Hoodfest started at 8pm and lasted for a deafening 4 ½ hours. Almost every set was derivative of something you’d seen before. Some better than others. A rapper called Mysphit, kinda looked like a poor man’s Snoop Dawg, a trio that resembled an updated Run DMC only without the suits, even a white rapper in an oversized white tee shirt that almost resembled Eminem. But it became clear to me that the thing to do was to file in late for the real show, which didn’t start until after 10:30 with the Ally and Murphy Lee kicking off the frenzy.
Murphy Lee appeared in a fedora over a bandana and a collared shirt with the tails out and Ally was dressed in a kaki shirt and pants. Both had understated “bling” by Hip hop star standards. Murphy Lee and Ali are part of Nelly’s crew and clearly lent backup vocals to a number of these struggling acts. I noticed Murphy Lee was often providing the accompaniment from stage left and was never without a drink in his hand – hard to do when you are trying to keep your hat suitably cocked and control a hand held mic at all times.
Ali introduced the crowd to his little daughter (who couldn’t have been more than 5 or six). She stayed closed to dad most of the time – but at times just mingled with assortment of rappers and presumably body guards an the stage. (I couldn’t help wonder where her Mom was on Mother’s day, but at the same time admire Ali for clearly – in his way – taking responsibility for this kid. Hoodfest would not be the choice of a lot of parents for their little girl, but it seemed – in an odd way comfortable for her to be there – even though the event went until 12:30 at night.)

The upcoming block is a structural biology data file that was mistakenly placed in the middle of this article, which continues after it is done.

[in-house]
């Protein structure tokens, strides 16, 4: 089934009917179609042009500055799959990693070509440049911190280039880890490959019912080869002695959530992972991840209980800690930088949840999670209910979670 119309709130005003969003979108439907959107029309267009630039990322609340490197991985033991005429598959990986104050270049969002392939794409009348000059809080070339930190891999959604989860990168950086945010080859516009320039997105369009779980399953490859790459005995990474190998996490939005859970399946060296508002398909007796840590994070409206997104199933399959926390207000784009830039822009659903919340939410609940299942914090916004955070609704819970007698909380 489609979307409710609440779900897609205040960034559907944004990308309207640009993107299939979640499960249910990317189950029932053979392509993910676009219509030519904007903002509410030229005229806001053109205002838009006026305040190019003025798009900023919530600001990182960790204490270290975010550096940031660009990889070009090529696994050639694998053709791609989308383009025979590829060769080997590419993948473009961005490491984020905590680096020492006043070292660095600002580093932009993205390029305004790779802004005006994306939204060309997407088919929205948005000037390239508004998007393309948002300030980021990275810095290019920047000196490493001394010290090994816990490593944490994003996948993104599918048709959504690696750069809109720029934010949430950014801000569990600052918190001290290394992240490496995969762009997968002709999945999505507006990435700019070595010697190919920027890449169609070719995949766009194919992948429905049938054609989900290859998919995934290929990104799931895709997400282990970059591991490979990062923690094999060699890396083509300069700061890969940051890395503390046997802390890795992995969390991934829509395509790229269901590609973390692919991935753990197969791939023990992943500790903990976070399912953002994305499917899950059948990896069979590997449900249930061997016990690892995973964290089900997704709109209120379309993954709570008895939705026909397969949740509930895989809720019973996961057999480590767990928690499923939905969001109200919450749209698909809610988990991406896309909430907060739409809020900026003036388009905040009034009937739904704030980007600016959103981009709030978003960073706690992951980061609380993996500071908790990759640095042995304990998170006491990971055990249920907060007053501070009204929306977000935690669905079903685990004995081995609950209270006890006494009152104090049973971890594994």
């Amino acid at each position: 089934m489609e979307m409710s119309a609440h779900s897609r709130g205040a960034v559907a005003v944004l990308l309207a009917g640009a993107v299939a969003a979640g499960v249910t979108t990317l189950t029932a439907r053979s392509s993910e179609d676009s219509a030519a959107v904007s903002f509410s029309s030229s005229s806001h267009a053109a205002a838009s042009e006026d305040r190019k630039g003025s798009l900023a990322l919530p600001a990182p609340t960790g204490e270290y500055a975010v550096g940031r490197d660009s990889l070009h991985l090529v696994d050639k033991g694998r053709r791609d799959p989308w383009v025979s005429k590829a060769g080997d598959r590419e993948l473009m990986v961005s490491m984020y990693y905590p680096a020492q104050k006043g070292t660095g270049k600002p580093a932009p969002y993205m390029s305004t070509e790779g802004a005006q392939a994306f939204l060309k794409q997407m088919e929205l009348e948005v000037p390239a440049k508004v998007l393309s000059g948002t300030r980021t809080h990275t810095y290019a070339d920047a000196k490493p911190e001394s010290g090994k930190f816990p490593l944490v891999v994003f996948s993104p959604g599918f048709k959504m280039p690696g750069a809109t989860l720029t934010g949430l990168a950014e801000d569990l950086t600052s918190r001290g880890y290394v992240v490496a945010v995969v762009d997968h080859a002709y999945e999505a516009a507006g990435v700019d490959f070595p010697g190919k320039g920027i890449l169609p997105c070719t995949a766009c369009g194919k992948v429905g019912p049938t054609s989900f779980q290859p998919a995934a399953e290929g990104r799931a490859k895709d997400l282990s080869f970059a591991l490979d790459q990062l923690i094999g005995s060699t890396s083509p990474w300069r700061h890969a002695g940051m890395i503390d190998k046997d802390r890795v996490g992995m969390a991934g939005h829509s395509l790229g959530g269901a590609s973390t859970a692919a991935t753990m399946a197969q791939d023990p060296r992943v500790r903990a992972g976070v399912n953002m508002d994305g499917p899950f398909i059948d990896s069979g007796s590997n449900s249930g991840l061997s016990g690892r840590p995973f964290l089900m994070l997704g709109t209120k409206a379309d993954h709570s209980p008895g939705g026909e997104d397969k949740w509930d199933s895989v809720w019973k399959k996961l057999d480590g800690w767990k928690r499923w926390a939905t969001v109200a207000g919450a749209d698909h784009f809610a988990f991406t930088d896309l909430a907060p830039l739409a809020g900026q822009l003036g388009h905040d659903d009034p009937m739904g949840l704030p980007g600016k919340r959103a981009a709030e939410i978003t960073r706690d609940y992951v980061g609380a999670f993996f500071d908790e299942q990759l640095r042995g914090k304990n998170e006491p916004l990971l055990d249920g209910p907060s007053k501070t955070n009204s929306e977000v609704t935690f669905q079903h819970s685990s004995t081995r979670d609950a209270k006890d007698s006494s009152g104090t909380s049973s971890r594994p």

You can’t help but get caught up the frenzy as Nelly, Murphy Lee, Ali and maximum volume lead to this finale of Hoodfest. “Errrrrbody in the Club getting Tipsy” was performed and performed again as a “REMIX!”
I enjoyed the event but was happy to give my ears a rest as we were among the crowd exiting “da club.”
Here’s what the St. Louis Post Dispatch had to say about Hoodfest in the newspaper on Tuesday May 11, 2004
J-Kwon’s strong show
Deserves more fan support
By Kevin C. Johnson
Post-Dispatch Pop Music Critic
“Teen President” J-Kwon might need to campaign a little harder the next time he performs in St. Louis.
St. Louis’ newest rap sensation, dubbed the teen president by some, inexplicably and surprisingly failed to draw a crowd worthy of his newfound stature – a No. 1 rap single in “Tipsy,” a gold CD in “Hood Hop” – at Q95.5’s Hoodfest II concert at the Pageant Sunday night. The first Hoodfest in January with Murphy Lee was a sellout, the balcony was closed for this one.